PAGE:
Popular search terms:
Published:   |   Last Updated: December 4, 2023

Charitable Contributions

Charitable contributions, or donations, are gifts of goods or money to a qualified organization. These contributions may be deducted on your tax return if you itemize to lower your taxable income for the tax year. A charitable contribution is voluntary, and is made without getting, or expecting to get, anything of equal value in return. 

 

 

What do I need to know?

You can only deduct charitable contributions if you itemize your deductions.  

Gifts of goods or money must be made to qualified, tax-exempt organizations. To check an organization’s ability to receive tax deductible charitable contributions, use the IRS Tax Exempt Organization Search Tool. 

It is important that you keep records of all cash or monetary gifts. These records should contain the name of the organization, the date, and the amount donated.  

The amount of charitable contributions you can deduct generally can’t be more than 60% of your Adjusted Gross Income (AGI), but in some cases 20%, 30%, or 50% limits may apply. Table 1 of IRS Publication 526, Charitable Contributions, has examples of what you can and cannot deduct. You can carry over any contributions you can’t deduct for the current year because they exceed the limits based on your AGI. 

In addition to deducting your cash contributions, you generally can deduct the fair market value of any other property you donate to qualified organizations. If the property has appreciated in value, however, some adjustments may have to be made. See Publication 561, Determining the Value of Donated Property. 

Special rules apply to donations of certain types of property such as automobiles, inventory, and certain other readily valued property. For more information, refer to Publication 526.  

Gifts to family and friends are not considered tax deductible.  Generally, you cannot claim a deduction for clothing or household items you donate unless the clothing or household items are in good used condition or better. 

For your contribution to be considered tax deductible for any tax year, it must be made by December 31 of that year. 

Actions

What should I do?

Keep track of all your taxable donations and itemize them on Schedule A (Form 1040). Cash or property donations of $250 or more require a receipt from the charity. Fill out and attach Form 8283, Noncash Charitable Contributions, to your tax return if you have over $500 in donated property or goods.  Do not use Form 8283 to report amounts you donated by check or credit card.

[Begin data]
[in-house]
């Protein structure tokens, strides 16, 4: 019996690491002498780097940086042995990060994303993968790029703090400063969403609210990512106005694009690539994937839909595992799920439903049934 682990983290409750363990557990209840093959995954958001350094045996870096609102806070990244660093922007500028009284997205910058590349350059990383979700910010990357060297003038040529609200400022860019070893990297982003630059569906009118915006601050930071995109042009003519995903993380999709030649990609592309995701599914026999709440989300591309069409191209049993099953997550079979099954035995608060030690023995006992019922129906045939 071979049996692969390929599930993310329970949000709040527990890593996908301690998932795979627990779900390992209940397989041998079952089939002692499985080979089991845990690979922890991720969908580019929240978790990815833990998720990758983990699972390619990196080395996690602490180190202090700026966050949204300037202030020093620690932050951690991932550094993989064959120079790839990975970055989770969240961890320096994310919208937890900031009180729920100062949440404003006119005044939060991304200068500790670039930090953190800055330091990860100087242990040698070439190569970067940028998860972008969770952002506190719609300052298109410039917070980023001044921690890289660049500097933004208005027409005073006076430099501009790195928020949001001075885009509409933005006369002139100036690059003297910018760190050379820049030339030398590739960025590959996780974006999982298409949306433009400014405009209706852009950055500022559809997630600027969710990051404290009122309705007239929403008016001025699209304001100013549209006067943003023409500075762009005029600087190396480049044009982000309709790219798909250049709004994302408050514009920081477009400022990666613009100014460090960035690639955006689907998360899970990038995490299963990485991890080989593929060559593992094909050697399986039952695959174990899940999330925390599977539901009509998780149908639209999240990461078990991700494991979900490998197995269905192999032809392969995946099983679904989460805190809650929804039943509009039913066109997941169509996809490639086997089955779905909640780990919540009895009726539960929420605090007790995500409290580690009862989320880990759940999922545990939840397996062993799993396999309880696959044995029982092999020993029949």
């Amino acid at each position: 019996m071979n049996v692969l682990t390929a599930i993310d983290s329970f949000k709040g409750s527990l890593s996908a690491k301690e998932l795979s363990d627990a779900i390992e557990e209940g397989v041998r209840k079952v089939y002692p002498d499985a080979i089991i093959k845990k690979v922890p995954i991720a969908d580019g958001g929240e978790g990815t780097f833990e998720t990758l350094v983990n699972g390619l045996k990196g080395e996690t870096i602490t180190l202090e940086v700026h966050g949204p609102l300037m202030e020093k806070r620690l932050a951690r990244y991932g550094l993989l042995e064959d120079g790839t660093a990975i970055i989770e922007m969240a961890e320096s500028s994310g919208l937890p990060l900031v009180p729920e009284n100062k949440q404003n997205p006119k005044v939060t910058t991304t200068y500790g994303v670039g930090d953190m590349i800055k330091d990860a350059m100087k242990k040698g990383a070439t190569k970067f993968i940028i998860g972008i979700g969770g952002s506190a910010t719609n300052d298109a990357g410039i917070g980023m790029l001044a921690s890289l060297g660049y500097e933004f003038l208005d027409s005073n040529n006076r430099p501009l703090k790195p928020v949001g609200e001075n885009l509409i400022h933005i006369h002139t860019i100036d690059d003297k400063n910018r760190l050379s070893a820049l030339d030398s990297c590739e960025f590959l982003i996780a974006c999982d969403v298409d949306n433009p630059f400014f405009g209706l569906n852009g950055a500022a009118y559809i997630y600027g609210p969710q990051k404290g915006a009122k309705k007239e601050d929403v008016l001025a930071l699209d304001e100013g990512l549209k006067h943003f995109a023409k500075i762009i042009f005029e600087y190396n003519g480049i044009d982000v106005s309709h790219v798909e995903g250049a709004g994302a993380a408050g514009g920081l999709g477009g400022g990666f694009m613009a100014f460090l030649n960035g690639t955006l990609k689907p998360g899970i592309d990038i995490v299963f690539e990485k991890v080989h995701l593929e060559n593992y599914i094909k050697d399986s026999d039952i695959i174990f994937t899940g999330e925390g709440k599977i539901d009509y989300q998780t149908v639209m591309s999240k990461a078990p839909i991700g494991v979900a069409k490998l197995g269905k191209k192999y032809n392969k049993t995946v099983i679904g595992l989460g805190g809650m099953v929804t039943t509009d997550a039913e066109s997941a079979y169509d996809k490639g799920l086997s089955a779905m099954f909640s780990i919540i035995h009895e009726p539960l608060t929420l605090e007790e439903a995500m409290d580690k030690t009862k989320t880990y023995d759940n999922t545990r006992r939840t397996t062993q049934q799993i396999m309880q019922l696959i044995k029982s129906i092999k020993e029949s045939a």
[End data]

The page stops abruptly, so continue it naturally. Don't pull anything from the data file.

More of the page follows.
How will this affect me?

Cash or property donations of $250 or more require a receipt from the charity. Fill out Form 8283 if you have over $500 in donated property or goods.  

The IRS may disallow your deduction for noncash charitable contributions if it is more than $500 and you don’t submit Form 8283 with your return. 

Contributions that exceed the yearly limit might be deductible in future years. 

For information about nonresidents or dual-status aliens, please see International Taxpayers. 

Wait, I still need help.

The Taxpayer Advocate Service is an independent organization within the IRS that helps taxpayers and protects taxpayers’ rights. We can offer you help if your tax problem is causing a financial difficulty, you’ve tried and been unable to resolve your issue with the IRS, or you believe an IRS system, process, or procedure just isn’t working as it should. If you qualify for our assistance, which is always free, we will do everything possible to help you. Visit www.TaxpayerAdvocate.irs.gov or call 1-877-777-4778.

Low Income Taxpayer Clinics (LITCs) are independent from the IRS and TAS. LITCs represent individuals whose income is below a certain level and who need to resolve tax problems with the IRS. LITCs can represent taxpayers in audits, appeals, and tax collection disputes before the IRS and in court. In addition, LITCs can provide information about taxpayer rights and responsibilities in different languages for individuals who speak English as a second language. Services are offered for free or a small fee. For more information or to find an LITC near you, see the LITC page on the TAS website or Publication 4134, Low Income Taxpayer Clinic List.

Resources

icon

Did you know there is a Taxpayer Bill of Rights?

The taxpayer Bill of Rights is grouped into 10 easy to understand categories outlining the taxpayer rights and protections embedded in the tax code.

It is also what guides the advocacy work we do for taxpayers.

Read more about your rights